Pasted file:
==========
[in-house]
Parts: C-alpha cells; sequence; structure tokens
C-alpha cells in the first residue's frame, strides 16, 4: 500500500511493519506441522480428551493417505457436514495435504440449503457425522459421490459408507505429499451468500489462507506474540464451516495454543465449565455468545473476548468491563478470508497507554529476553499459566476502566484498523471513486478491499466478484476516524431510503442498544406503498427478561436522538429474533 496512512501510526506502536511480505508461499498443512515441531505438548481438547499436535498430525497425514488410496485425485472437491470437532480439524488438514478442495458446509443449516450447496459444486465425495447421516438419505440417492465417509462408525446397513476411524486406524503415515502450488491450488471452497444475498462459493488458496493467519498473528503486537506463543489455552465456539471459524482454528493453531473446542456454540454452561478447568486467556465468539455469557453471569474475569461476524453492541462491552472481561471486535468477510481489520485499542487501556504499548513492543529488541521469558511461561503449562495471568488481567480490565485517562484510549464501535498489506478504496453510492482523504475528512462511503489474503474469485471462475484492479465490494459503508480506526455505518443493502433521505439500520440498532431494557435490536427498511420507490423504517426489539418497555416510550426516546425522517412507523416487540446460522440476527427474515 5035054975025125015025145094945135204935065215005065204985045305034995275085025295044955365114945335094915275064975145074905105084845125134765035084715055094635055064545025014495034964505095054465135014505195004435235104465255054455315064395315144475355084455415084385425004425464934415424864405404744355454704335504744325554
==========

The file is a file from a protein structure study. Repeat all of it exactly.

[in-house]
Parts: C-alpha cells; sequence; structure tokens
C-alpha cells in the first residue's frame, strides 16, 4: 500500500511493519506441522480428551493417505457436514495435504440449503457425522459421490459408507505429499451468500489462507506474540464451516495454543465449565455468545473476548468491563478470508497507554529476553499459566476502566484498523471513486478491499466478484476516524431510503442498544406503498427478561436522538429474533 496512512501510526506502536511480505508461499498443512515441531505438548481438547499436535498430525497425514488410496485425485472437491470437532480439524488438514478442495458446509443449516450447496459444486465425495447421516438419505440417492465417509462408525446397513476411524486406524503415515502450488491450488471452497444475498462459493488458496493467519498473528503486537506463543489455552465456539471459524482454528493453531473446542456454540454452561478447568486467556465468539455469557453471569474475569461476524453492541462491552472481561471486535468477510481489520485499542487501556504499548513492543529488541521469558511461561503449562495471568488481567480490565485517562484510549464501535498489506478504496453510492482523504475528512462511503489474503474469485471462475484492479465490494459503508480506526455505518443493502433521505439500520440498532431494557435490536427498511420507490423504517426489539418497555416510550426516546425522517412507523416487540446460522440476527427474515 5035054975025125015025145094945135204935065215005065204985045305034995275085025295044955365114945335094915275064975145074905105084845125134765035084715055094635055064545025014495034964505095054465135014505195004435235104465255054455315064395315144475355084455415084385425004425464934415424864405404744355454704335504744325554